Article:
Gore answered, but then Clinton cautioned, "We don't want to come off like a bunch of Greenpeace warriors."
Gore, the author of a best-selling psycho-environmental polemic, "Earth in the Balance," shot back: "What do you mean we, kemo sabe?"
After a tense moment, Clinton began to laugh, then everyone else did, too. From that day on, Clinton and Gore appeared as the Alphonse and Gaston of politics, handing off the microphone to each other on stage, picking up each other's points. Except for some Southern focus groups' grumping that the two looked like a couple of yuppies with cellular phones and Rolexes, the act went over big. While George Bush campaigned with rarely a mention of Dan Quayle's name, Clinton used Gore to great advantage, employing him to lead the attack on the Bush Administration's prewar coziness with Saddam Hussein, and to serve as ambassador to Jewish and environmental groups.
Gore used Clinton to achieve true national celebrity, glomming great gulps of time at their joint appearances, grabbing the microphone to interrupt Clinton in midsentence. Campaign insiders said that the words Clinton most feared were, "Iɽ like to add something to that."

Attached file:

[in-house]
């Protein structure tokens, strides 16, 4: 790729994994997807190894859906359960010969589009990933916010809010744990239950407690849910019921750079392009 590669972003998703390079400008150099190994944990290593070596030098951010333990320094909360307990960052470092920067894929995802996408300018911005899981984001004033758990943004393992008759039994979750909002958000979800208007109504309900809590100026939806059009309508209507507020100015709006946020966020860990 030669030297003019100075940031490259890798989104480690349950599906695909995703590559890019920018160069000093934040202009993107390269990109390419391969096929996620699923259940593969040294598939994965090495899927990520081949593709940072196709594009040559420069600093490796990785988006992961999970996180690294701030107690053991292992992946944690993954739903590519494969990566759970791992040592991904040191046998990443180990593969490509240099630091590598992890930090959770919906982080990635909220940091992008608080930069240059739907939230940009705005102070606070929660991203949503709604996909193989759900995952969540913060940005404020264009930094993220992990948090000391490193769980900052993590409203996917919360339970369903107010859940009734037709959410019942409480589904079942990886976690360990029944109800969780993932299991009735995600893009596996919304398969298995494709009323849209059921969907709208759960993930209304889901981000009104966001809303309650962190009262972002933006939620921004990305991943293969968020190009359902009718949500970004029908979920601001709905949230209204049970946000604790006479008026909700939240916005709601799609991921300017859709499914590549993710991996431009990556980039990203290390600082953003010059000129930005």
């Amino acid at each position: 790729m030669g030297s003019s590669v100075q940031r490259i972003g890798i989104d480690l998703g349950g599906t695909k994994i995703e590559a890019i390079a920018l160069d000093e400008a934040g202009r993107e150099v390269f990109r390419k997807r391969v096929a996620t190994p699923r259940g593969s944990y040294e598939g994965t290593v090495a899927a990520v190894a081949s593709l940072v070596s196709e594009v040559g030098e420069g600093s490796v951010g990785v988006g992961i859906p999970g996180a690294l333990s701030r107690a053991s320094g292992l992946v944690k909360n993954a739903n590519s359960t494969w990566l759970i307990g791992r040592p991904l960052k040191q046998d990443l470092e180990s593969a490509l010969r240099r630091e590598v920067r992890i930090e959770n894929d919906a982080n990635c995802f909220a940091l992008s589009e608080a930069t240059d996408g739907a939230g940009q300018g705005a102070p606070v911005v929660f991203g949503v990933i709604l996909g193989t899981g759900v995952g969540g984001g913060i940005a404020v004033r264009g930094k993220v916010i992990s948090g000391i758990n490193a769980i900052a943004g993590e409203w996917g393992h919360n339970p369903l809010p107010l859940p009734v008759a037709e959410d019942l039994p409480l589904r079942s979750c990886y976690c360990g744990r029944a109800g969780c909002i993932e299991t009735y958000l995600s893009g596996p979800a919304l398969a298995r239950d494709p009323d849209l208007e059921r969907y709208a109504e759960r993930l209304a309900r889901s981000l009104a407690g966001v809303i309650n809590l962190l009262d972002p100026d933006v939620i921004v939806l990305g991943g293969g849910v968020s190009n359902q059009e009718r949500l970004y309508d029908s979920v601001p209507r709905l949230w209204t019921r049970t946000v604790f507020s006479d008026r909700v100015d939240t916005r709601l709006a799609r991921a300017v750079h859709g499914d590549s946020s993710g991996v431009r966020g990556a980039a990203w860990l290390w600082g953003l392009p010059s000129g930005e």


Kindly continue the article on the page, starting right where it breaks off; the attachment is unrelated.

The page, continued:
But that was then. That was back when Clinton had to put up with all sorts of things. He doesn't now. He is President. And Gore is not. Clinton no longer needs Gore to rescue him, because when reporters ask Presidents questions about affairs, they mean foreign and domestic -- not extramarital. And those sorts of questions Clinton can handle on his own.
Those familiar with Vice Presidential territory say the job is always difficult for two reasons: The No. 2 has to try to use a largely ceremonial office to polish his reputation so he can someday run for No. 1, and the natural rivalry between the President's and the Vice President's staffs tends to magnify slights and miscues.